Nearly 7,000 precast deck panels.

7,000 people who have worked on the project to date – on or off site – logging over 9 million work hours. The project is on track to meet the Disadvantaged Business Enterprise (DBE) goal of $314 million, 10 percent of the contract with TZC.

3.1 – the length, in miles, of the bridge, and eight 419-foot towers – 100 feet higher than those on the TZ bridge –  each said to be “shaped like a giant harp” suspended by 192 stay cables made up of nearly 700 miles of steel strands which would stretch 14 miles if laid end to end.

A number many have been waiting for: Cost of the new toll, frozen at current levels of $5 cash ($4.75 with E-Z pass) until at least 2020.

And here’s a critical number: 100 – the years the Thruway Authority projects the new bridge to last before it will need any major maintenance. A century. A far better projection than the one made when the Tappan Zee first opened to traffic in 1955. Built just after the end of the Korean War, under a struggling economy, the TZ depended on a tight budget that anticipated its endurance to be around 50 years.

In 1999, discussions began as part of a 30-mile multi-modal improvement project along I-87 to repair or replace the bridge that was clearly deteriorating. The discussions alone cost $88 million: 430 meetings; 150 concepts considered. Meanwhile, hundreds of millions of dollars continued to pour out to maintain the TZ bridge. Ultimately, it was decided that the cost of maintaining the existing bridge would have rivaled the cost of a new bridge and failed to improve traffic conditions. And so, in 2011, the decision to demolish the old bridge and build a new one was finalized.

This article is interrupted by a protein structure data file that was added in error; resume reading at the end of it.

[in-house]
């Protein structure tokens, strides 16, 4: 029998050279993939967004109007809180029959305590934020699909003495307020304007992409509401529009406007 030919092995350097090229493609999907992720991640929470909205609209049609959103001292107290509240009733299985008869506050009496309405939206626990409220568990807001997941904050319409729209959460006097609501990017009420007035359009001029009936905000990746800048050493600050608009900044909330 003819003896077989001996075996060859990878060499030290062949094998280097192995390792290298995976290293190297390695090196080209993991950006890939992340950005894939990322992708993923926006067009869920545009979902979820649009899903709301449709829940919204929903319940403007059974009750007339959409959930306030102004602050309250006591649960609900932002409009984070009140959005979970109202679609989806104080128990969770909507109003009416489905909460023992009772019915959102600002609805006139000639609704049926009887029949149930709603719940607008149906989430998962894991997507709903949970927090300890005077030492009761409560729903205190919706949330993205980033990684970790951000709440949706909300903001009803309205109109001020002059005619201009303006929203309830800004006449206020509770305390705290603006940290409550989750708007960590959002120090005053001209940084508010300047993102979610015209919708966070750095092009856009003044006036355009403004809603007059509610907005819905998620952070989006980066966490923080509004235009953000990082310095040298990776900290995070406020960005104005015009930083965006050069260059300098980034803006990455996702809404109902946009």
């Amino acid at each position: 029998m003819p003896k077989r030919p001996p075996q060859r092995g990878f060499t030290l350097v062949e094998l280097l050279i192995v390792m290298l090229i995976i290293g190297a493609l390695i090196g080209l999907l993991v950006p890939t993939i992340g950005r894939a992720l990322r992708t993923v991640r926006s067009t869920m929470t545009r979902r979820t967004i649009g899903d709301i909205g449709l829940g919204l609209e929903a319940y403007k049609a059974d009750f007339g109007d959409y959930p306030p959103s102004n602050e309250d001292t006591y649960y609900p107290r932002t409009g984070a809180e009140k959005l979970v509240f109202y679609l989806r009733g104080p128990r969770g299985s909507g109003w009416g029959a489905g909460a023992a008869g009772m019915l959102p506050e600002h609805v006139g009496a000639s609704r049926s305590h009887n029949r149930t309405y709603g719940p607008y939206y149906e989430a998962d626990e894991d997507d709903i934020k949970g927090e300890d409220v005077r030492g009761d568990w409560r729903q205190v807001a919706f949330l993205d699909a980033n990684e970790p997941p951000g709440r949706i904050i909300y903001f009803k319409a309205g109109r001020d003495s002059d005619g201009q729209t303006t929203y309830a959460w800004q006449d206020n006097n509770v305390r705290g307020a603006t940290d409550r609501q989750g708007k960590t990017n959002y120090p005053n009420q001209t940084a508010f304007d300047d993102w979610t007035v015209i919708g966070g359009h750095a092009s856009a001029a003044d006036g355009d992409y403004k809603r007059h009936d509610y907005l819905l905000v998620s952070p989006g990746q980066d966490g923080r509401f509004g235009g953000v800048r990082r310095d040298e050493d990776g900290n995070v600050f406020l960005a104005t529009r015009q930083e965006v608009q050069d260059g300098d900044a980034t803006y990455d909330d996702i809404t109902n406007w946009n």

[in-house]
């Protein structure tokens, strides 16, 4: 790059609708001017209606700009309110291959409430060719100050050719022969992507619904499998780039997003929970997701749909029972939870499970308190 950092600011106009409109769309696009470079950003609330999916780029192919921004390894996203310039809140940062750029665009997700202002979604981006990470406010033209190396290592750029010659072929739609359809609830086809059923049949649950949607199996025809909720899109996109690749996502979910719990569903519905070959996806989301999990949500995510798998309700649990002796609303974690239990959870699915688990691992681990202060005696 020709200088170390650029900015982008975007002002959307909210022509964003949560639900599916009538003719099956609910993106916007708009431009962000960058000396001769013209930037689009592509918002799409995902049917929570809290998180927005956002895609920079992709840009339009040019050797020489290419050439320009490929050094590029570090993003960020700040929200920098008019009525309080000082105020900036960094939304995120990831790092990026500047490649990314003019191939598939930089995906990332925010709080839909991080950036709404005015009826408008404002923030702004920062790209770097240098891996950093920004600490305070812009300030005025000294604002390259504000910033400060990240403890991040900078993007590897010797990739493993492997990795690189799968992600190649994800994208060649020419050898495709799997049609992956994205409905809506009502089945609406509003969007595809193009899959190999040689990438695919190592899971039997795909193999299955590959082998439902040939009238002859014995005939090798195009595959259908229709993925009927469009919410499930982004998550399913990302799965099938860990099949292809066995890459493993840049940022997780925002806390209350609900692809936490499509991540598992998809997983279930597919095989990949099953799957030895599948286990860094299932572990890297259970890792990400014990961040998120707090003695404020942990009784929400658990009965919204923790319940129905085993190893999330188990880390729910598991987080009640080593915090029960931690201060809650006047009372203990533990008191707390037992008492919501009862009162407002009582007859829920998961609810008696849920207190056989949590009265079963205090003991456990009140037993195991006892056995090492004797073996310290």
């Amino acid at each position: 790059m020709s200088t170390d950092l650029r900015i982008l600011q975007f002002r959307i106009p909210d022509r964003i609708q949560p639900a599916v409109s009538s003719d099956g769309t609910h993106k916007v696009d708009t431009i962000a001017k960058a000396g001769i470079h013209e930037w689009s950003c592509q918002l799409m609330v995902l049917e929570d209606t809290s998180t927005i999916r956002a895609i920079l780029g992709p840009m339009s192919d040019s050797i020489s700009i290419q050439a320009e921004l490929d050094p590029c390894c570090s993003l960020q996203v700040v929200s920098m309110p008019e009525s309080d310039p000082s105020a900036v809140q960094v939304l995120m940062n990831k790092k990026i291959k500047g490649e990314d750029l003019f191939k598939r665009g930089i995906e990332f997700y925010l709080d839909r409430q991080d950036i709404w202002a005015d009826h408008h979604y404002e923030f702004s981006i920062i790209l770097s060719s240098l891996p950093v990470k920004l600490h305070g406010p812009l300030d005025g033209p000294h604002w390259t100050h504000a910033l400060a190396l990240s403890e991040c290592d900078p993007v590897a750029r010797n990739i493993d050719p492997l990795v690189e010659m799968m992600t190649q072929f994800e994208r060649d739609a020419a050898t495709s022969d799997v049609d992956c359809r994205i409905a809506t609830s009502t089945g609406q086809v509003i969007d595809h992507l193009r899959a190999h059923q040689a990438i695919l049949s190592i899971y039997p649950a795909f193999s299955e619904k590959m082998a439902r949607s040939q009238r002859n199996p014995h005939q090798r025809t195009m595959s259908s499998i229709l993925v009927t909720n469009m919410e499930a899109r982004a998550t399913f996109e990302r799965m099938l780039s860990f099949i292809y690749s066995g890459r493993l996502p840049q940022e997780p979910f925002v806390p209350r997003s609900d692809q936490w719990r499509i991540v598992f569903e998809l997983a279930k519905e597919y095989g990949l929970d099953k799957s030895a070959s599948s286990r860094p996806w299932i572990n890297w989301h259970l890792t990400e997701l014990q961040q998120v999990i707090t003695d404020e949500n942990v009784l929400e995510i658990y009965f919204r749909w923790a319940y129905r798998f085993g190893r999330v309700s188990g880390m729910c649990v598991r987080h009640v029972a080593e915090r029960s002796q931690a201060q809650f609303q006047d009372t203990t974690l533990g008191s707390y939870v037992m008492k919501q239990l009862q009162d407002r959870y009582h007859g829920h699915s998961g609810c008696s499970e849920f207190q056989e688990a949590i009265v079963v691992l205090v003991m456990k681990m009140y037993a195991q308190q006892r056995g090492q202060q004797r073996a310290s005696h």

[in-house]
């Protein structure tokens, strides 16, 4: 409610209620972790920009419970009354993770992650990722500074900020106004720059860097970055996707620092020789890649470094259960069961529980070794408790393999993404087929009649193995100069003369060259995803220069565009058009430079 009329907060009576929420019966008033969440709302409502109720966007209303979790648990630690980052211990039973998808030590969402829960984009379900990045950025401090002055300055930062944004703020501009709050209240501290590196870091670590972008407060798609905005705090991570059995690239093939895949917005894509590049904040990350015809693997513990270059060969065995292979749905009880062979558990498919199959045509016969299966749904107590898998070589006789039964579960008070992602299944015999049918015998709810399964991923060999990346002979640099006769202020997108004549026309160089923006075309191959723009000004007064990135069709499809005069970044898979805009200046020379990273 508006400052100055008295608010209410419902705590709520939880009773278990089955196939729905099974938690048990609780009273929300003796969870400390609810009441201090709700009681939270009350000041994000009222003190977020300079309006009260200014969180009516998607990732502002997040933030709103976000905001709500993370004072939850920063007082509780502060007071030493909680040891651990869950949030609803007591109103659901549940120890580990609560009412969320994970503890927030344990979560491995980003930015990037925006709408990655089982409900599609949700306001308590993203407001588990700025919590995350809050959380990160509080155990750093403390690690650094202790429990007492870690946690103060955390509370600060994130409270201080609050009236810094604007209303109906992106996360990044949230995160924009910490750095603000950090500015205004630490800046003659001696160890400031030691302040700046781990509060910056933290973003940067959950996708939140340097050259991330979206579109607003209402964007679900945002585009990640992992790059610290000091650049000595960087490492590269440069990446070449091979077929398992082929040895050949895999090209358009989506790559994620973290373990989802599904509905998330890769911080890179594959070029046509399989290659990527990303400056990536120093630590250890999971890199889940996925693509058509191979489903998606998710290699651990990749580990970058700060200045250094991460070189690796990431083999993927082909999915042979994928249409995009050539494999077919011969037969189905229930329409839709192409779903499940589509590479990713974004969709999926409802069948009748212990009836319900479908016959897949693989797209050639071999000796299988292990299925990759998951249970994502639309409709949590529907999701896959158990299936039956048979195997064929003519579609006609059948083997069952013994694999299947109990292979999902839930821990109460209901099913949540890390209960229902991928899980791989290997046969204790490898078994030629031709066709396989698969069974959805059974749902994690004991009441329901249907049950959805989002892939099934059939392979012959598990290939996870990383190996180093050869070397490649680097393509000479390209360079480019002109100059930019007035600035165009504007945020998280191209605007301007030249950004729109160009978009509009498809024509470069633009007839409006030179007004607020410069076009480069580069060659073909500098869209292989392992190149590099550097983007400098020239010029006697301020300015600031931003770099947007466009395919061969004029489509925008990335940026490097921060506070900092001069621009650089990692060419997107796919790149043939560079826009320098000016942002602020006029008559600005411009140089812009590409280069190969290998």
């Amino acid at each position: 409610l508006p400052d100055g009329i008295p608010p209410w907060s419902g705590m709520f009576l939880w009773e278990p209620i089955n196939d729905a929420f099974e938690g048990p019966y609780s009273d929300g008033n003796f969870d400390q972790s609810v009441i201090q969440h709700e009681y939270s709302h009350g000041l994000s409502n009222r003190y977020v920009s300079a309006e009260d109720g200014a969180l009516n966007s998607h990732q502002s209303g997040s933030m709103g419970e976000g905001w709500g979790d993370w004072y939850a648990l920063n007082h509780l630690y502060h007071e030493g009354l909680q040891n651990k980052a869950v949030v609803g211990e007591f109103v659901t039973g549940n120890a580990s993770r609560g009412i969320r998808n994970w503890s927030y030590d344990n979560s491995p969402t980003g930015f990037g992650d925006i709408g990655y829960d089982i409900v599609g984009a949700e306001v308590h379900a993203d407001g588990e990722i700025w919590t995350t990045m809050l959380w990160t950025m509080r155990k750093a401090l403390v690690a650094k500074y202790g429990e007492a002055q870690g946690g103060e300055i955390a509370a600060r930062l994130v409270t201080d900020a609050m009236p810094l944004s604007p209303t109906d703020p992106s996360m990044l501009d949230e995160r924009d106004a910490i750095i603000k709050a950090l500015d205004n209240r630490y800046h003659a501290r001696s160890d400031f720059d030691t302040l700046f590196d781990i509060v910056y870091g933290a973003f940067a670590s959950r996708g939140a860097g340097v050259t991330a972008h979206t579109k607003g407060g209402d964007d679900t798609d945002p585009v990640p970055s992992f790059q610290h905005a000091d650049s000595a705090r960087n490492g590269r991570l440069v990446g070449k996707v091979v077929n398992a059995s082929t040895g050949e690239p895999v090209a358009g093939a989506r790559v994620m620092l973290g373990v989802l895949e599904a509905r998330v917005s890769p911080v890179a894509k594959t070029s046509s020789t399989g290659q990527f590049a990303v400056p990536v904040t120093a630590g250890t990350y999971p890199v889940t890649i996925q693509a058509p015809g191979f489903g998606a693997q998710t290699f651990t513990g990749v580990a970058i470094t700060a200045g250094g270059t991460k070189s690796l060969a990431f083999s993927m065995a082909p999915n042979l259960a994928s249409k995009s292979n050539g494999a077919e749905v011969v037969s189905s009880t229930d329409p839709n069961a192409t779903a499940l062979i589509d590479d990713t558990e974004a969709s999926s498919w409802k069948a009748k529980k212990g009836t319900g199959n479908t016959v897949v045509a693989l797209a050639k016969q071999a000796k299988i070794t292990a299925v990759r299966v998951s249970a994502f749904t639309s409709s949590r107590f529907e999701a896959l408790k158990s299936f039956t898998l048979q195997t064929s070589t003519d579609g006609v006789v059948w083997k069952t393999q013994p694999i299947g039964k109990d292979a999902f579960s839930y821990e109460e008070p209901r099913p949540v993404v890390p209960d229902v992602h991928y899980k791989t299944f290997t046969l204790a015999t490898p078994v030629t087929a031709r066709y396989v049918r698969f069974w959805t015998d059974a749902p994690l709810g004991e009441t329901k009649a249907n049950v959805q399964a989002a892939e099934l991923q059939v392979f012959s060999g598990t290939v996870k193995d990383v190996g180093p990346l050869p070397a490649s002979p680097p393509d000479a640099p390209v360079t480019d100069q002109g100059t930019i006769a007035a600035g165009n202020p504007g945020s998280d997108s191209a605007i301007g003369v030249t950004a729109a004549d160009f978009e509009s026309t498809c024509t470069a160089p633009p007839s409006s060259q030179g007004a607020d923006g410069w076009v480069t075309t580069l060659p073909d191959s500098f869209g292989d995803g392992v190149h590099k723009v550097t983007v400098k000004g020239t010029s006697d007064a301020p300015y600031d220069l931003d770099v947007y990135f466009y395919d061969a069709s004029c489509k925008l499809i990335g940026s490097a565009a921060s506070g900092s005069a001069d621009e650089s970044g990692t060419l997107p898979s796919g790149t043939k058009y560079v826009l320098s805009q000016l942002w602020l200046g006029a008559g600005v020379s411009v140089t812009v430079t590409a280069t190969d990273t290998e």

Next chapter.

The construction has involved, and continues to include, many firsts, a few lasts and more to come. In October 2013, the FIRST foundational steel piles were driven into the Hudson River. In November 2015, the FIRST deck panel was installed. In July 2016, the FIRST stay cable was installed on the westbound span.

In August 2017, Governor Andrew Cuomo became the FIRST person to drive over the first span (from August 24 through October 6 the new span carried westbound traffic and the original TZ bridge was still used for eastbound vehicles). He piloted a yellow 1955 Corvette accompanied by Sleepy Hollow’s own Armando “Chick” Galella, a Bronze Star recipient and Pearl Harbor survivor who was part of the procession that first crossed the Tappan Zee Bridge 62 years ago.